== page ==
BWW Review: New THE CAPE AND THE KLAN Is Entertaining and Much More
The Cape and the Klan/written by Tin Penavic and Ted Ryan/directed by Stan Mazin/Group Rep, NoHo - Upstairs Blackbox Theatre/through March 11 with a possible extension/plays Saturdays at 2 pm and Sundays at 7 pm
What a rare treat to see a play based on true events that is simultaneously informative as well as entertaining! The Cape and the Klan by Tin Penavic and Ted Ryan is such a play. Now onstage at the Group Rep Theatre Upstairs, the play tells the story of how one newspaper writer infiltrated the Ku Klux Klan and attempted to put an end to bigotry and violence via the Superman radio show on WOR radio.
The time is 1951, when the Klan continued to rear its ugly head in the South, lynching or shooting Afro Americans, then referred to as blacks or worse, coons ... out of sheer hatred. Sound like a similar situation today? We have a leader who wants to build a wall to keep out immigrants and in this day and age still calls anyone who is not rich or white ... inferior. We are in dire need of a healer, someone who will step forward and put an end to prejudicial behavior. Remember Barbra Streisand's character in the 70s film The Way We Were? She would lie down and die for a cause. That's what we need today. Well, back in the 50s the Man of Steel was a crusader who championed the cause of mankind, keeping it safe for everybody to walk the streets without fear. He was a fantasy hero, but kids loved listening to his escapades on radio nad shortly thereafter on television. He made them care about America, so who better than to wipe out "The Clan of the Fiery Cross" and bring peace?This series of radio episodes increased the show's popularity and made our country aware of the extreme danger of the Southern Gentlemen's Club - otherwise considered an asset to the community like the Elks, the Masons or the Shriners - that were known for ORION, translated One race is our nation.
The play has an interesting structure that is very cinematic with short scenes that go back and forth between WOR in NYC to the actors drinking, carrying on and talking shop after the show at Murphy's Bar next door, then on to Atlanta, Georgia where Ku Klux Klan leader Sam (Bix Barnaba) and infiltrator Harry (Doug Haverty) hatch out their plans to wipe our nation clean of inferior stock. Harry is the writer who secretly gets in touch with old Army buddy Bob (Matthew Hoffman), the current producer of programming at WOR. After Harry snitches on the Klan, they try to kill him, but he survives. His inspiration for change? At one point in the past he had met Rita Walker (Shalonda Shaw-Reese), a black lady with great hopes for her people, and never forgot that Sam shot her to death shortly thereafter. He is so willing to bring about justice that he moves to New York to stay with Bob. Bob's wife Veronica (Natalia Santamaria) is pregnant and fearing for the safety of her child, moves out. Eventually, Harry and Bob win out with superior ratings for Superman's crusade against the Clan, and Veronica returns, creating a happy ending.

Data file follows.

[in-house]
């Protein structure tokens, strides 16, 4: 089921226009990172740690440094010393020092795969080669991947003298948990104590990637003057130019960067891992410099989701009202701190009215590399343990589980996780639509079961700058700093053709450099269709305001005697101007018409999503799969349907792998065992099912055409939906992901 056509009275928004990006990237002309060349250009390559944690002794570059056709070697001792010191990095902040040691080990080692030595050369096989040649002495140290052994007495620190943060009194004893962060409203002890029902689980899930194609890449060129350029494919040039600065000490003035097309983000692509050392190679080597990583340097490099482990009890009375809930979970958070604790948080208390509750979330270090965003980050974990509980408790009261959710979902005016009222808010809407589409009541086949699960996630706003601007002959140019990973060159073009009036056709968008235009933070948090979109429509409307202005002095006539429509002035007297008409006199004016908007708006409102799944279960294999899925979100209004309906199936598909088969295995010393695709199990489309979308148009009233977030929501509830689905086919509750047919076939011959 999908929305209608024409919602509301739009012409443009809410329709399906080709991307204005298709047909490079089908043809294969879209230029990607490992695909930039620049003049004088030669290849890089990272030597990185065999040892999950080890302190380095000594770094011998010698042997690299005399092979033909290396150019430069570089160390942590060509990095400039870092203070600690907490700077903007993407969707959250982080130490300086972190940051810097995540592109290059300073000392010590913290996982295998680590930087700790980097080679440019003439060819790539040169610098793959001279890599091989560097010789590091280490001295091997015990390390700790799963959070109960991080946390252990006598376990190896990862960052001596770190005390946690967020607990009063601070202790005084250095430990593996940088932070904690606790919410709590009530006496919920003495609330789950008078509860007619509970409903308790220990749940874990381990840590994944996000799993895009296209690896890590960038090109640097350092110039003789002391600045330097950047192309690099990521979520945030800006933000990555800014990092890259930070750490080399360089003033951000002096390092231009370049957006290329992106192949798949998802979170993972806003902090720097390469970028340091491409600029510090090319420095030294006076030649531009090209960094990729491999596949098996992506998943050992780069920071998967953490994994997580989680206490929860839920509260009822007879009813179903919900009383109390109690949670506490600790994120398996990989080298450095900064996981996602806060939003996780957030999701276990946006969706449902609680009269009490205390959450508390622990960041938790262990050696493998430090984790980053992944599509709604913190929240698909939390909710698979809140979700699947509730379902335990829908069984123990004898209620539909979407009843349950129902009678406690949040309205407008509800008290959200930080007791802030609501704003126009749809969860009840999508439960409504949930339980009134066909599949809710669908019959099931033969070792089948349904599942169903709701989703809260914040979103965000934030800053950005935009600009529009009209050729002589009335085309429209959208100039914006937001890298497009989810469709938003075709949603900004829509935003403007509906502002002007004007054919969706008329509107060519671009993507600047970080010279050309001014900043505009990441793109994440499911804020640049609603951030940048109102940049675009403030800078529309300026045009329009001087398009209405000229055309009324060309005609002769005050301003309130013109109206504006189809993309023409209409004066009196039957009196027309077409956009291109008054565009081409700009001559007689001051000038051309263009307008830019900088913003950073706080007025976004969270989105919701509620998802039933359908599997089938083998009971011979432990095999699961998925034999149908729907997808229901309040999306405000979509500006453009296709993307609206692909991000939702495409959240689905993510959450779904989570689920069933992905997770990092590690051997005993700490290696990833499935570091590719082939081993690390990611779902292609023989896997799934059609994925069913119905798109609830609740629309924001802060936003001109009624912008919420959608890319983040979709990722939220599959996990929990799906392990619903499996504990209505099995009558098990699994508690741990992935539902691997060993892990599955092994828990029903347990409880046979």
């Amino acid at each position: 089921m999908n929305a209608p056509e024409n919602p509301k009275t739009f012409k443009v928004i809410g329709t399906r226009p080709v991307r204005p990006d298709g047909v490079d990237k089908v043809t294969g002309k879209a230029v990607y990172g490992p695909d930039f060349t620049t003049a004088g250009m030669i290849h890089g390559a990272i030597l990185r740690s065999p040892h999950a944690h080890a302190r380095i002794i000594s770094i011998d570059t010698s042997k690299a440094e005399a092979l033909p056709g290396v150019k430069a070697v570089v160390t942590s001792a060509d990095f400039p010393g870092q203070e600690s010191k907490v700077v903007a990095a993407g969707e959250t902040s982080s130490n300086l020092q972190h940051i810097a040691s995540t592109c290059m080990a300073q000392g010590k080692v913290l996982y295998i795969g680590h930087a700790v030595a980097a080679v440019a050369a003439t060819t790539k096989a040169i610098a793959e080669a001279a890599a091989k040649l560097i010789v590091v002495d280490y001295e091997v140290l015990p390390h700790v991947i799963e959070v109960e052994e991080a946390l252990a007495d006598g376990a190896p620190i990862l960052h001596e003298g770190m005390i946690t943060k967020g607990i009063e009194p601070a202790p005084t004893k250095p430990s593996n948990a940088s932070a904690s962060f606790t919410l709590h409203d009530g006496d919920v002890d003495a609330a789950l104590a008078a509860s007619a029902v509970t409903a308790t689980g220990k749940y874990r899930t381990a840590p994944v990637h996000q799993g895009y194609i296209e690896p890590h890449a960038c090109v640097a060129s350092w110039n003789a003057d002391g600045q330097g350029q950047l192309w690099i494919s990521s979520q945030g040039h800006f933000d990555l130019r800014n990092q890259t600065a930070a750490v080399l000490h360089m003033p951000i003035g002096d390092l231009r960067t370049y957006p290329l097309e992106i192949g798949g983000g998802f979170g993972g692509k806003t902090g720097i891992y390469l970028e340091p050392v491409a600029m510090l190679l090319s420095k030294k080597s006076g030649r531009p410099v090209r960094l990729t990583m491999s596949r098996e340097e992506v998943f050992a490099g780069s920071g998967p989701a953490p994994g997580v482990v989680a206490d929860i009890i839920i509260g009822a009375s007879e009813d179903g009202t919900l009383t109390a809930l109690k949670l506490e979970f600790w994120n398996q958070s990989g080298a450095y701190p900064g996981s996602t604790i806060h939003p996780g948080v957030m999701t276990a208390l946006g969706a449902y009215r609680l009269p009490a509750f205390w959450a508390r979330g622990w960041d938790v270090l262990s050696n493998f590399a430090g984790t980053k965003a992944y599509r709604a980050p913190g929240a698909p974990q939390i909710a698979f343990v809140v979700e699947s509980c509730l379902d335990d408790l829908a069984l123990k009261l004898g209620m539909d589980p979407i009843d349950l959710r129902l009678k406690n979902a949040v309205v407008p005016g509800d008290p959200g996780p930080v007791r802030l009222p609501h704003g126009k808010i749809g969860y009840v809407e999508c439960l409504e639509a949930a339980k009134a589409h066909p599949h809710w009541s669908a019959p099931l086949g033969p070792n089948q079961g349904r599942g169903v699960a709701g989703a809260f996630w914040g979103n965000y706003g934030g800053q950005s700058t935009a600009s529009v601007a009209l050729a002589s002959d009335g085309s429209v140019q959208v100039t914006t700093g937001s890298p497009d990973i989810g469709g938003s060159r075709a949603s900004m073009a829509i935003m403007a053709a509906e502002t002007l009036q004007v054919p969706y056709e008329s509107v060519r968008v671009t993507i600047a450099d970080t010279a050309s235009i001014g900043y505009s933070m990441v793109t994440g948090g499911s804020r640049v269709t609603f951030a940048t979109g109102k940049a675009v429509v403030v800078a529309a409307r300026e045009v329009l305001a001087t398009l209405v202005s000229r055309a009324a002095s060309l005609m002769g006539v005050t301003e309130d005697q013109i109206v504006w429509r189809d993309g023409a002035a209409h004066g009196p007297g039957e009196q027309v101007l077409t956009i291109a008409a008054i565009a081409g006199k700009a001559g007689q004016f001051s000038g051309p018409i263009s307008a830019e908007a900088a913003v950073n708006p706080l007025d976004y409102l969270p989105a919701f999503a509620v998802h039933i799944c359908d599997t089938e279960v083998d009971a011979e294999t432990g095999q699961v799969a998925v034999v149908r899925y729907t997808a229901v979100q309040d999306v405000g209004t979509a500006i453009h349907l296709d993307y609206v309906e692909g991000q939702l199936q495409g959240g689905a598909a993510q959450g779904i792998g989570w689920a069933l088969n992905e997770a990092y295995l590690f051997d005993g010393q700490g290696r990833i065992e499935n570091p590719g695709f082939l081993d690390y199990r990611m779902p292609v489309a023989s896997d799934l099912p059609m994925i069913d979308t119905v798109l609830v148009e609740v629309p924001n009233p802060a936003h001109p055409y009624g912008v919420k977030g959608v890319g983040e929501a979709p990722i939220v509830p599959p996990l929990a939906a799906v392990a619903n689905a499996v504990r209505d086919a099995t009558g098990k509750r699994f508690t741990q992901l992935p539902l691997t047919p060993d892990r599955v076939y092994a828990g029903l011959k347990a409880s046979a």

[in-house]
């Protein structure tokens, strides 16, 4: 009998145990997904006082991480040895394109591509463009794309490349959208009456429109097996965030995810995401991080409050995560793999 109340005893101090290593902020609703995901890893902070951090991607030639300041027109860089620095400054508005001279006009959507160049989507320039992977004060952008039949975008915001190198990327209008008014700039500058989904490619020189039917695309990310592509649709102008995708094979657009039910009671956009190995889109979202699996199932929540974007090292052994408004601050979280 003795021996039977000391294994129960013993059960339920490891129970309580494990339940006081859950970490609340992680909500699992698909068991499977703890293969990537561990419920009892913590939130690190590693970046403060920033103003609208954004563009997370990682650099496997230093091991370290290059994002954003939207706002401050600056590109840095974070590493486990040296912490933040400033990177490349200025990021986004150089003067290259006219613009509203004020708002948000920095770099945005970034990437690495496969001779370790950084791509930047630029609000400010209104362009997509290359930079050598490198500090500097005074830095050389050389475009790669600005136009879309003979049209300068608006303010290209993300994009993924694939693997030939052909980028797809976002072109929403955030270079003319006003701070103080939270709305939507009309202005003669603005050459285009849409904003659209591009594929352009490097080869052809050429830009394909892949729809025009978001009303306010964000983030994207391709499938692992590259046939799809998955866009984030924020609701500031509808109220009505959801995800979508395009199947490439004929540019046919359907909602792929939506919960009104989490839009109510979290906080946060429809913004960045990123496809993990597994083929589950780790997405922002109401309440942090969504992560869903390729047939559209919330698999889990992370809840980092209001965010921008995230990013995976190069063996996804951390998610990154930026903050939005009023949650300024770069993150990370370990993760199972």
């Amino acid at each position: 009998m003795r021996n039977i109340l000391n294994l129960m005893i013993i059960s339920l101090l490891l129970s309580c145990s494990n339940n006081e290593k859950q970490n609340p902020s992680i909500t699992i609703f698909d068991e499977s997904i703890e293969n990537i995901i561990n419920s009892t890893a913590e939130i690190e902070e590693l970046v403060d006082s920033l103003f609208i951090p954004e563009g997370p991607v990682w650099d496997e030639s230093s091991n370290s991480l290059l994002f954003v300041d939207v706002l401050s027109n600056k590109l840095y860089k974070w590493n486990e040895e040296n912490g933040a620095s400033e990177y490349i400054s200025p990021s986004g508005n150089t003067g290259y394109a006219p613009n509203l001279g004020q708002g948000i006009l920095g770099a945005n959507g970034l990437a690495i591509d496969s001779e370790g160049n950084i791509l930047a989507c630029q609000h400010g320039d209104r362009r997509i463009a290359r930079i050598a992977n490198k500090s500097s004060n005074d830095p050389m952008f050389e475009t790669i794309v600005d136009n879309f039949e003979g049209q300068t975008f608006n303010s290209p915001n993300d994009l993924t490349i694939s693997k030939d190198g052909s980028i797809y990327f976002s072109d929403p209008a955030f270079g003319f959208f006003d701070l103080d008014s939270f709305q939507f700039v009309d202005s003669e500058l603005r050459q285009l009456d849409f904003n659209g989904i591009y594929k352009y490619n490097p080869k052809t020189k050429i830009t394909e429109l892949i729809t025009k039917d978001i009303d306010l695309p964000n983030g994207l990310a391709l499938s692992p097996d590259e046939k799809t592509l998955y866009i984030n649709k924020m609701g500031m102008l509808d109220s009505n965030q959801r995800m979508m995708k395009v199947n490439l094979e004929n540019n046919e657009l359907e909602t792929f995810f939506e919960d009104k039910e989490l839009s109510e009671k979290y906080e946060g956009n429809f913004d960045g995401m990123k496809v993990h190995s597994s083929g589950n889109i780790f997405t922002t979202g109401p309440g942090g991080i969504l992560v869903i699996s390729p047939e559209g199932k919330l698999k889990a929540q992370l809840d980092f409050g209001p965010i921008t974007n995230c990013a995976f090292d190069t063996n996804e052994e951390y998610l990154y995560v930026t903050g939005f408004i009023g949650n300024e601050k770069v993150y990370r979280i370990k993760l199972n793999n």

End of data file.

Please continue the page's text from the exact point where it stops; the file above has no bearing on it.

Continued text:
With director Stan Mazin's meticulously detailed staging and quick pacing, the show never lags, and the ensemble are just great. Haverty as Harry has never been better in a completely different role for him, and Barnaba as Sam steals the show as the spiteful, violent Klanner. Shaw-Reese is another scene stealer as Rita, who deeply cares about the future as it concerns her people's place in the world. Praise as well to Hoffman, who despite the fact that he is a producer, gives Bob an incredibly humane edge. Wonderful work from Santamaria as the worrisome wife and the actors Bruce Nehlsen as Smitty, Timothy Roscoe as Dan, Scott Seiffert as Joe, Michael James Thatcher as Ben and last but never least Kristen Towers-Rowles as Lana, who is always a joy to watch. She brightens up the group of actors and is having such fun.
The Cape and the Klan illustrates the violence that still plagues our world and expresses the desperate need for someone to stand up and fight. We think but we are also allowed to laugh... and... there's a delightful commerical jingle for Snap cereal, written by cast members, that enriches the enjoyment of the radio segments.
(photo credit: Troy Whitaker)